Shakespearean Hamlet as a Renaissance Man The Renaissance was a European intellectual and social movement beginning in the trading hub of Florence, Italy and gradually expanded to encompass the whole of Europe. People of the Renaissance age were interested in the Classical works of the ancient Greeks and Romans, they wanted to improve their lives with technology and better understand the natural world. The perfect Renaissance man was said to appreciate multiple fields of study, and examine the world with a technical and scientific mind.
Leonardo (did seer Pier) dad Vinci is considered by many to have been he finest example of the Renaissance man due to his extraordinary understanding of numerous subjects. Leonardo was known for his unequivocal genius in the fields of mathematics, architecture, engineering, anatomy, and art to name a few. William Shakespearean Hamlet was written near the end of the Renaissance, and it reflects the ideals of the period in the titular character. The play shows Hamlet as a swordsman, an artist, and a scholar. These varied traits mirror the ‘essential renaissance man’ Leonardo dad Vinci. Reef) Dad Vine’s mastery of painting, sculpture, architecture, canonical design, and even understanding of human biology are even now, considered by many, unmatched in history. By no means is Shakespearean Prince Hamlet a pastiche of possibly the smartest man in history, (Ref 3) but the impression Leonardo left on history can be seen in the greatest writer’s greatest work. Written during the first part of the seventeenth century (probably in 1600 or 1601), Hamlet was probably first performed in July 1602. Ref one) As was common practice during the sixteenth and seventeenth centuries, Shakespeare borrowed for his plays ideas and stories from earlier literary works. He could have taken the story of Hamlet from several possible sources, including a twelfth-century Latin history of Denmark compiled by Sax Grammatical and a prose work by the French writer Francis De Belletrist, entitled Histories Tragedies. (Refute) Shakespeare built upon these works and provided a renaissance point of view for the main character. The first of Hamlet’s renaissance attributes would be his education abroad.
In the first act, it is made clear that Hamlet is a student at Wattenberg and is hoping to return there. In hose times, it would be unusual for a 30-year-old to still be a student. (Reef) This idea of lifelong learning could parallel did Vine’s own tireless study and history of self improvement. Even in his sixties, Leonardo continued his scientific investigations, concerning himself with problems of geology, botany, hydraulics, and mechanics. At nearly seventy, his interest in anatomy quickened considerably. At the same time he was active as painter and sculptor, had pupils, and influenced the Melamine painters. Ref 2) He was regarded as one of the greatest scientific and creative minds of the mime, though many of Leonardo achievements were far beyond the scope of the general population. He was revered by many who lived in the era including the explorer Christopher Columbus, and other Renaissance Men including Michelangelo, Poetical, and Rafael. The second renaissances attribute that Hamlet and did Vinci occupy unique positions as the most famous, the most illustrated and most imitated portrait and religious painting of all time.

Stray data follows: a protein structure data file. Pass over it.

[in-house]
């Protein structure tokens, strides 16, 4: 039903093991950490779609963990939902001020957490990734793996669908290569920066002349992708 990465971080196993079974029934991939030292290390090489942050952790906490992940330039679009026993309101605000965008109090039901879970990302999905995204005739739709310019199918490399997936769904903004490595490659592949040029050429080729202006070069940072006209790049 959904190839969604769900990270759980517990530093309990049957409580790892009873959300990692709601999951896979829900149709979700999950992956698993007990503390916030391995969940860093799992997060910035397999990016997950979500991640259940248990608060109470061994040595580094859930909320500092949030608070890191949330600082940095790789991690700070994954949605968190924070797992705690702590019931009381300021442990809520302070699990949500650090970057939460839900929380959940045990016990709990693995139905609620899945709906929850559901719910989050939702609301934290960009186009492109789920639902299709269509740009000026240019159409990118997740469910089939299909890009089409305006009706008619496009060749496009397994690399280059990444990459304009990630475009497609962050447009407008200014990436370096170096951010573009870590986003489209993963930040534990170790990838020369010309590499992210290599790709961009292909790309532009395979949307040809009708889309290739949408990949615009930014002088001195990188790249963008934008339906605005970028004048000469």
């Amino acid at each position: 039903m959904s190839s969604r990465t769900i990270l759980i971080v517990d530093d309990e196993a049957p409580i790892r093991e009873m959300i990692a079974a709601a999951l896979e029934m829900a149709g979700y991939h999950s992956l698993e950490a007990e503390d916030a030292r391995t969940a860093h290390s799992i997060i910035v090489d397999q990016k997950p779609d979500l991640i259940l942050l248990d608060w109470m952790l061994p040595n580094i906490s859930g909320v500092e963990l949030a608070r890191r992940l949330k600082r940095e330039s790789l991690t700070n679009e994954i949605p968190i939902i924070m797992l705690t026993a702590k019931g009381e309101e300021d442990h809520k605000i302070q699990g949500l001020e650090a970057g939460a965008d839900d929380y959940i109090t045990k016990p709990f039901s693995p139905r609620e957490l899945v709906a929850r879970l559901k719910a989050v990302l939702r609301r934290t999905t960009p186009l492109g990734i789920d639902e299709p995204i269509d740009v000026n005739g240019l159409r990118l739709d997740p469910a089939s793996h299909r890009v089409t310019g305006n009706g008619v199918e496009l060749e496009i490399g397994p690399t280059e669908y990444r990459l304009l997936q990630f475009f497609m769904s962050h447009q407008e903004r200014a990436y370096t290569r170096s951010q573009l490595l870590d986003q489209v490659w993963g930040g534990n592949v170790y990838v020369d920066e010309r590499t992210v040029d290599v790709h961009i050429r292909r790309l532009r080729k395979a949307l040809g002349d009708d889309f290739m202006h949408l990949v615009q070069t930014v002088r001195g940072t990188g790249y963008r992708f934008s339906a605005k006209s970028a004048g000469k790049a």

His drawing of the Vitiation Man is also iconic. In Act two, scene 2, of Shakespearean play, hoping to cheer Hamlet up, Guilelessness informs the Prince that a troupe of traveling actors has arrived at Elisions castle to entertain him. Hamlet welcomes the players and immediately asks one actor to perform an impassioned monologue on the murder of the King Prima. Greatly affected, a plan for vengeance hatches in Hamlet’s mind. The Prince arranges for the troupe to perform a play on the infamous murder of Gonzalez the following night.
The play will closely mirror the murder of King Hamlet and will include a speech written by Hamlet himself. The Prince expects that Claudia’ reaction to the researchers and too-familiar sketch will proclaim his guilt. As Hamlet plots, “The plays the thing / Wherein I’ll catch the conscience of the King. ” This use of plot device assumes that someone such as Hamlet would have the wit and insight to write, or at least modify, a play for the stage. In the late renaissance, this would be seen as a skill one could aspire. The final parallel between Hamlet and dad Vinci lies in the purpose of the play.
Prince Hamlet’s play, The Mousetrap, is presented to the court supposedly as entertainment, but Hamlet’s intent is to gather obvious evidence of Classis’s guilt for the murder of his father. In her essay on “the play within the play’ in Hamlet, Karen S. Henry describes this scene as “watchers watching watchers. ” (REF) The only way Hamlet can verify what he was told by the ghost of his father, is to learn by watching. This is similar to a story about young Leonardo. Legend has it that young Leonardo was asked by his father to paint a shield. Leonardo decided to paint a terrifying face.
The young dad Vinci brought in all sorts of vermin, lizards, bats, maggots, and so on. He painted a disgusting monster exhaling make and poison gas. He was so engrossed in his painting that he failed to notice that his animal specimens had begun to rot. When he finally allowed his father to see it, his father was so startled by its realism, he knew his son must be an artist. Leonardo learned by watching and took lessons from what he saw. Hamlet is a symbol of the universal man. (ref) He does not reflect the common man’s actions and deeds, but what the common man could possible do if given the chance.